Of packaging systems, football and a basic consensus

It’s true, they don’t always agree with each other. Make that almost never. But nonetheless (or perhaps precisely because of this) they get on extremely well together. I notice this pretty quickly when I meet the team handling the operative work on the Varioline. And because you can see at first glance that they’re more than just a workaday group of employees, it’s definitely worthwhile giving the guys a brief introduction.

Over the years, Thomas Permoser, Stefan Beditsch, Florian Ludwig and Martin Baumgartner at the Rosenheim plant have bonded into a team. They had often worked together on individual machines in the past, and the current team has then been in place since 2010. In the present constellation, they work together under Thomas Herzog, since in 2011 they successfully completed the project for “The Hershey Company” – and thanks to the good order situation they’re continually adding new colleagues as well.

As an operative team, the five Upper Bavarians work closely together with other colleagues at Rosenheim, who handle design, software and hardware for the Varioline. Because it’s when people work together that most of the best ideas emerge as to how the assembly sequence and the machine itself can be improved. And this was essential in transforming the first prototype of the Varioline in 2009 into the present-day model. Everything to do with the mechanical components is the province of Stefan Beditsch and Florian Ludwig – they leave the electrical components to Thomas Permoser and Martin Baumgartner, while Thomas Herzog keeps a watchful eye on everything. So far, all of them are in harmonious accord.

But things quickly start to look different when you raise a topic outside work. Such as football. In the pair of electricians, particularly, I come up against a fault line that divides Bavaria into two camps, and find myself trapped between the red and blue-clad fronts – Thomas is a dyed-in-the-wool supporter of TSV 1860 Munich, while Martin is a genuine Bayern Munich fan. High time to move on to the next topic, before the fur starts to fly: I change the subject to music. But there, too, their tastes differ widely, from heavy metal, rock and pop, all the way to hip-hop, they listen to everything – and discuss it animatedly as well.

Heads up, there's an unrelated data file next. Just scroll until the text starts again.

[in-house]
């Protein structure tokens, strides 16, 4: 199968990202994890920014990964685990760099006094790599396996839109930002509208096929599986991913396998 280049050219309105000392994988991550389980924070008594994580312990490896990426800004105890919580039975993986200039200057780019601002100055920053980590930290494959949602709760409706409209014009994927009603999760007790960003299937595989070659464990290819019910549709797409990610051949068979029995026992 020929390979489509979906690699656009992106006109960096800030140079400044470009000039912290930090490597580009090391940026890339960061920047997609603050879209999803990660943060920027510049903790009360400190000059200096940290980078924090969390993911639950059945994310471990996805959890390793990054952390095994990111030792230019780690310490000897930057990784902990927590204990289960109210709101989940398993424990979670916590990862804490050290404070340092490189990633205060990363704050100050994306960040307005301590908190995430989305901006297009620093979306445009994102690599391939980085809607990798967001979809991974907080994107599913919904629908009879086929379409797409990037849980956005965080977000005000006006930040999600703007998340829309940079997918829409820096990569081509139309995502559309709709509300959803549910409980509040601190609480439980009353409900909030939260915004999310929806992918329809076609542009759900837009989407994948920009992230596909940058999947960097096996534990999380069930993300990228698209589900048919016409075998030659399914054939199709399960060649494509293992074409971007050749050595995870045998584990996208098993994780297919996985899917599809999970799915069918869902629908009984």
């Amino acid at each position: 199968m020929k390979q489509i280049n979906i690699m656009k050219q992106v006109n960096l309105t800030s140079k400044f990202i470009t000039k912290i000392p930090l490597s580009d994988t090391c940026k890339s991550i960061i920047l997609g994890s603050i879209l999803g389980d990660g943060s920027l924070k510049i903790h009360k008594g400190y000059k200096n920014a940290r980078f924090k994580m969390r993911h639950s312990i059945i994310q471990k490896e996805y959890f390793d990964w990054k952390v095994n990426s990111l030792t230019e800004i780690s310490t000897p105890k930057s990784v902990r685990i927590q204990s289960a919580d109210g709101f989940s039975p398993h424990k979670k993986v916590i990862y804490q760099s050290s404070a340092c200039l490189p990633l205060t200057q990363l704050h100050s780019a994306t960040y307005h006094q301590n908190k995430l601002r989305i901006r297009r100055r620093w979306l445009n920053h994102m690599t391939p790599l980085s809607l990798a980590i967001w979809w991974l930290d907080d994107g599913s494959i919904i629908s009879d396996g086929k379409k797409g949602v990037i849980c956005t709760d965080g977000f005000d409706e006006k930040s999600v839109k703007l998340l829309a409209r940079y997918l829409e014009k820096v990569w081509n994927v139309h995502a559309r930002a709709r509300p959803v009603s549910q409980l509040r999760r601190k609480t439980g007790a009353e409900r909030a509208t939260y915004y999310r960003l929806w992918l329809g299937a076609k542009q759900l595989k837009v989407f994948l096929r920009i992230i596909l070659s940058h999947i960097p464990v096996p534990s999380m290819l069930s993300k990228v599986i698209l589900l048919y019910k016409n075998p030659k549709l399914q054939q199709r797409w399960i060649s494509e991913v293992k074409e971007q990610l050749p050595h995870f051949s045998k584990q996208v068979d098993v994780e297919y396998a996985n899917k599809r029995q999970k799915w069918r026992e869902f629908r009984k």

So do they have anything at all in common, apart from their work, I ask. And then, once again, I come up against a unanimous stance. Of course, they say, quite a lot, even. Like their affection for Rosenheim County, which is homeland for all of them. By a fortunate coincidence, this affection can be combined with another shared passion: “We’re not totally averse to specialty beers from the surrounding region,” concur all the team’s members with a grin. And during a shared bowling evening or a laser day with other colleagues from the plant, despite all their differences everyone has a thoroughly good time.

The Rosenheim team also explored what was for them the entirely new world of craft beers at the Craft Brewers Conference in Portland in 2015, and thought it was rather good (if “a bit quirky”). They went to the CBC together, erected the machine, looked after it, and then dismantled it again. What left a lasting impression on them was not only the success of the fair itself, but also the variety and quantity of luxuriant beards and the hirsute creations on show.

And because they appreciate having such likeable colleagues, the next outings and excursions have already been planned: this year, they’ll be going to the Lake Chiemsee Summer Festival, in the hope that there all their different tastes in music can be gratified. With this team, of course, it can’t fail to be a whole lot of fun – after all, “you couldn’t wish for a better bunch of colleagues who truly deserve the appellation of ‘team’.”

If you want to see more about the work they’re doing in Rosenheim, this video will give you some insights: